gebra through the use of rich media.
By embracing these media, we can
engage students while synergistically
meeting the needs of math teachers. Indeed, we have already seen our
curricular approach, described below, help students raise their algebra
how Would This Work?
Let’s make this vision concrete. Algebra textbooks contain exercises that ask
students to determine the next entry in
a table, such as Table 1, or to create a
general “variable expression” that computes any arbitrary entry of the table. In
Table 1, students are expected to say that
5 comes with 25 and x comes with x · x.
We might even hope to teach the student
the notation f(x) = x · x, but why would
they care? This function means nothing
to them outside their homework.
We can, however, show these students that modern arithmetic and algebra do not have to be about numbers
alone. They can just as well involve
images, strings, symbols, Cartesian
points, and other forms of “objects.”
For example, Figure 1 is an arithmetic expression involving images in
addition to numbers. The operator
placeImage takes four arguments: an
image (the rocket), two coordinates,
and a background scene (the empty
square). The value of such an expression is just another image, as shown in
Figure 2. That is, algebraic expressions
can both consume and compute pictorial values, enabling students to manipulate images using algebra.
Imagine asking students to determine a rising rocket’s altitude after a
given period of time. We could start
with a table and the simplifying assumption that rockets lift off at constant speeds, as shown in Table 2.
Because students understand that
functions can produce images, not
only numbers, we could even express
this exercise as a problem involving a
series of images and asking students
to determine the next entry in Table 3.
, 25, 0,
, 25, 0,
By asking the student to define the
function rocket, we are asking for a
“variable expression” that computes
any arbitrary entry of the table—just
as we asked in the case of numbers.
We would hope to get an answer like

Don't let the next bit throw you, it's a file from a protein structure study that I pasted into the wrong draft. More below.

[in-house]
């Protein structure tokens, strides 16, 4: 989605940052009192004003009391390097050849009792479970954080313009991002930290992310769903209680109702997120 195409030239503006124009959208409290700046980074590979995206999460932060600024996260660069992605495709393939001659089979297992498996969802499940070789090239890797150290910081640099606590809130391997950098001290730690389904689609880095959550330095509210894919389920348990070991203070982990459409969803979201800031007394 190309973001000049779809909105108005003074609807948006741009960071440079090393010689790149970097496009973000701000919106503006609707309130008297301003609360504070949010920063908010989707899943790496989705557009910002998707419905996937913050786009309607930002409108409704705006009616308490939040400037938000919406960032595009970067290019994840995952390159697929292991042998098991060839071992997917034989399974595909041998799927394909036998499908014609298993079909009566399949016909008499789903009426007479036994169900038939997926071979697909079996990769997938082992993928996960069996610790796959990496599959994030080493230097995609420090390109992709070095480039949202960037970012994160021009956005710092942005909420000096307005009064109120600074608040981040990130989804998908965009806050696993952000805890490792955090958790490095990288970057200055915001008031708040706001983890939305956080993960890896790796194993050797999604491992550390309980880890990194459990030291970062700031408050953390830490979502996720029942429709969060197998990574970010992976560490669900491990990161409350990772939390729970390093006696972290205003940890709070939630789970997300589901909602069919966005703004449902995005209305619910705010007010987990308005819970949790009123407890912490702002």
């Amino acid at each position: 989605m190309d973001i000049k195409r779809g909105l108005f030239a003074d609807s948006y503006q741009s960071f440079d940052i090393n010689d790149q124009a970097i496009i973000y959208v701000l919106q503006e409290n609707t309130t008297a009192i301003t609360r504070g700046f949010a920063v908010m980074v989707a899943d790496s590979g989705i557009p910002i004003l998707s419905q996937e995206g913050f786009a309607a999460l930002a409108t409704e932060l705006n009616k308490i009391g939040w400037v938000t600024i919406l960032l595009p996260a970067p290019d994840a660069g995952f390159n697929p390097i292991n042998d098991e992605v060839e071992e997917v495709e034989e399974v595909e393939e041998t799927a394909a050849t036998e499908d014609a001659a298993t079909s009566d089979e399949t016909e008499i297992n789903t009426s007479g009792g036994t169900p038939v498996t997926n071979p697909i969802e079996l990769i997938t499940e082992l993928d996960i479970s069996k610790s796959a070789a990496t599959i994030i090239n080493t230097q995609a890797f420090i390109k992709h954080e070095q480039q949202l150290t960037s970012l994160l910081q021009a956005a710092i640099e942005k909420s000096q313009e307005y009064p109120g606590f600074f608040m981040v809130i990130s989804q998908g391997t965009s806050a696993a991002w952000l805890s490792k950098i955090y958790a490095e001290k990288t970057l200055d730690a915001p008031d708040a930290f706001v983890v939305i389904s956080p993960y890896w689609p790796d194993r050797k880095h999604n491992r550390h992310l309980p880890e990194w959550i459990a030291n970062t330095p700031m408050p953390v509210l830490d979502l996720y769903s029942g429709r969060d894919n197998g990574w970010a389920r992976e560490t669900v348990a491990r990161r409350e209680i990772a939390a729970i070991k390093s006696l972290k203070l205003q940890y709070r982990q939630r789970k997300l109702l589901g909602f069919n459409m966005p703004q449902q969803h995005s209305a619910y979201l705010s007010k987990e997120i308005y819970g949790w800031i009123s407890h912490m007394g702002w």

the one shown in Figure 3. A teacher
may even point out here the possibility of reusing the results of one mathematical exercise in another, as shown
in Figure 4. Students thus see the
composition of functions and expressions, all while using mathematics as
a programming language. In addition,
students are motivated to learn more
about mathematics and physics to improve these little programs.
With one more step, students can
visualize this mathematical series of
images and get the idea that constructing such mathematical series can be an
aesthetically pleasing activity:
This expression demands that rocket
be applied to 0, 1, 2, 3, 4, 5, etc., and
that the result be displayed at a rate of
28 images per second. (Note how
show-Images furtively introduces the idea of
functions consuming functions, because its first parameter—rocket—is
itself a function.) Now we can tell students that making animated movies is
all about using the “arithmetic of images” and its algebra.
Does it Really Work?
Readers shouldn’t be surprised to
find out that what we’ve described
and illustrated here isn’t just imagination or a simple software application for scripting scenes. A form of
mathematics can be used as a full-fledged programming language, just
like Turing Machines. In such a language, even the design and implementation of interactive, event-driven video
games doesn’t take much more than
algebra and geometry. As students develop such programs they “discover”
many concepts on their own simply
because they want to add luster to
their games—and, to formulate their
improvements, they learn new mathematics and physics.
We have field-tested the beginnings
of such a curriculum in the context
of our TeachScheme! project for the
past five years with a family of teaching languages that support images
as first-class values. These languages
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